Test Acceptance Criteria
Acceptance criteria for a through-fault test are calculated prior to performing the test using (1) the test source voltage (VTEST), (2) the transformer impedance (ZTR) and (3) CT ratios. The test currents (ITEST) that flow through the transformer windings and also through the CT primaries during the through fault test are calculated in accordance with the following equations:
The transformer high-side and low-side currents are then calculated in accordance with the following equation:
The CT secondary currents are then calculated using the CT primary currents and CT ratios for all CTs and protective relays using the following equation:
The minimum required current on all CT secondaries is 10mA in order for digital phase angle meters to provide accurate phase angle measurements. Based upon experience, the tolerance band for the measurement of current magnitudes should be +/- 33% of the calculated current magnitudes. This tolerance band allows for instrument error, CT ratio errors and test current imbalances, while allowing for the detection of delta, wye wiring errors, which would be indicated by a +/- 173% difference between the measured and the calculated current magnitudes.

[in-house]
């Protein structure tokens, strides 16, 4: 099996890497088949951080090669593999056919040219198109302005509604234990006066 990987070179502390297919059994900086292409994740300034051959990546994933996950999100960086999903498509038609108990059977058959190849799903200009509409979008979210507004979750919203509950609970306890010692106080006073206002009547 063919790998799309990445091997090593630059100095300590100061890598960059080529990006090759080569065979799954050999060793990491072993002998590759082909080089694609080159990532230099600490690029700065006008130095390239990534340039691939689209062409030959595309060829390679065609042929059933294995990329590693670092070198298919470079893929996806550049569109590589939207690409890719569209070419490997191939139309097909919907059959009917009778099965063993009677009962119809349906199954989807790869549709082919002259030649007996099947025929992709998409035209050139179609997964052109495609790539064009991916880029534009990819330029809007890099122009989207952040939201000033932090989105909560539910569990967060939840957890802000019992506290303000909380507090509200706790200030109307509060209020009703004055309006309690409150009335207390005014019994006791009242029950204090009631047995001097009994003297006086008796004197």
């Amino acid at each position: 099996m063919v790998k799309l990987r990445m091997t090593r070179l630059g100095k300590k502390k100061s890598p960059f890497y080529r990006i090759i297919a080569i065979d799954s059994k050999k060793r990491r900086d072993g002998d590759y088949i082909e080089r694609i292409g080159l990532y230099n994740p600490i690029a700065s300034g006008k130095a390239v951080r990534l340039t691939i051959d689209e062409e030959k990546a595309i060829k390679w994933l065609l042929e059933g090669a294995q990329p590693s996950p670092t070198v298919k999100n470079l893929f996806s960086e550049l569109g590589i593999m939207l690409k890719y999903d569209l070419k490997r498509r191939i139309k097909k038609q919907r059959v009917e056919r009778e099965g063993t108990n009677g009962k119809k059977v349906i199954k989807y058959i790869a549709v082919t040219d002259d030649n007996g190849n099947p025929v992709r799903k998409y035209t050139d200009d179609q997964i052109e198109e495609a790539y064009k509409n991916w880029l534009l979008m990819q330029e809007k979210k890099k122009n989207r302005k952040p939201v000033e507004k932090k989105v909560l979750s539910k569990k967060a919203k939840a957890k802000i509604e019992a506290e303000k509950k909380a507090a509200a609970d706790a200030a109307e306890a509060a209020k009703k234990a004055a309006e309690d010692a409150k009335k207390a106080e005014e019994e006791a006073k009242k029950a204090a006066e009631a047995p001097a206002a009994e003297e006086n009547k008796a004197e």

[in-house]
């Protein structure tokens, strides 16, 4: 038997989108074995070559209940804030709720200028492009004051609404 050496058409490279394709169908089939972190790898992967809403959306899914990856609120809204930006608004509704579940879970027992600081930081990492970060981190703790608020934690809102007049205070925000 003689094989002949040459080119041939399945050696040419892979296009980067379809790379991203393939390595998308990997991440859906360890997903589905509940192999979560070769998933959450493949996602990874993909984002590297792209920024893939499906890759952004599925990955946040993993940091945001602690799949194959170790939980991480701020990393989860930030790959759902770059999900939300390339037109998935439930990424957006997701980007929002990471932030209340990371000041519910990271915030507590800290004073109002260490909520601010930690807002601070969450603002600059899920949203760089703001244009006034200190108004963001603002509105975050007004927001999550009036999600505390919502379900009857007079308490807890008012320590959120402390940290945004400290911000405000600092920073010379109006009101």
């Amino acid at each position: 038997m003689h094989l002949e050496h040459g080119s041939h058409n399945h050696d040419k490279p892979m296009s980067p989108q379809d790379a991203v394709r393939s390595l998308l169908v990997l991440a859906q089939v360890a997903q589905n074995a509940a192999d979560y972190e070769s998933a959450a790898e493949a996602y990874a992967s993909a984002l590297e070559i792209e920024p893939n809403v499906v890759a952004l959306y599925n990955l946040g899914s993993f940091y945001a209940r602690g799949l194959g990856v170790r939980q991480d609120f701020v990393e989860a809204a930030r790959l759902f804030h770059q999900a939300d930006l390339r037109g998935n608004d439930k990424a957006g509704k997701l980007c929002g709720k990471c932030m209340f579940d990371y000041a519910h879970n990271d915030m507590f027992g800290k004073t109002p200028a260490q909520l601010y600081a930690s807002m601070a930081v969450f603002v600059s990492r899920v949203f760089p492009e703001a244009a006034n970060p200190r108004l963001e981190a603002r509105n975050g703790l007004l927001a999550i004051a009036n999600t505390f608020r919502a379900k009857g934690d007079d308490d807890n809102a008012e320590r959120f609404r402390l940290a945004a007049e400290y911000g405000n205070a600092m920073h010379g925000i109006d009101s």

Also, based upon experience, the tolerance band for the measurement of phase angles should be +/- 10 degrees of the calculated phase angles. This tolerance band allows for instrument error and test current imbalances, while allowing for the detection of delta, wye wiring errors, which would be indicated by a +/- 30 degree difference between the measured and the calculated phase angles. This tolerance band also allows for the detection of “rolled” or “switched” conductors, which would be indicated by a +/- 120 degree difference between the measured and the calculated phase angles.
Through-fault Test Execution and Measurements
All transformer protective relay trips are disabled prior to performing the through-fault test and are restored following the satisfactory completion of the test. With the transformer connected in accordance with the test configuration shown in figure 2, the circuit breaker (52) is closed to inject test currents into the transformer windings and thus through all CT primaries and secondaries. With currents flowing through the primaries and secondaries of all the transformer CTs, the magnitudes and phase angles of the currents flowing in the 50/51, 51 and 87T protective relaying circuits are all measured with a digital phase angle meter and compared to the calculated test acceptance criteria. Measurements for the 50/51N and 51G protective relay circuits are taken with B and C phases of the test source disconnected. This causes test current to flow through the transformer neutral, the neutral CT and the 50/51N, 51G relays.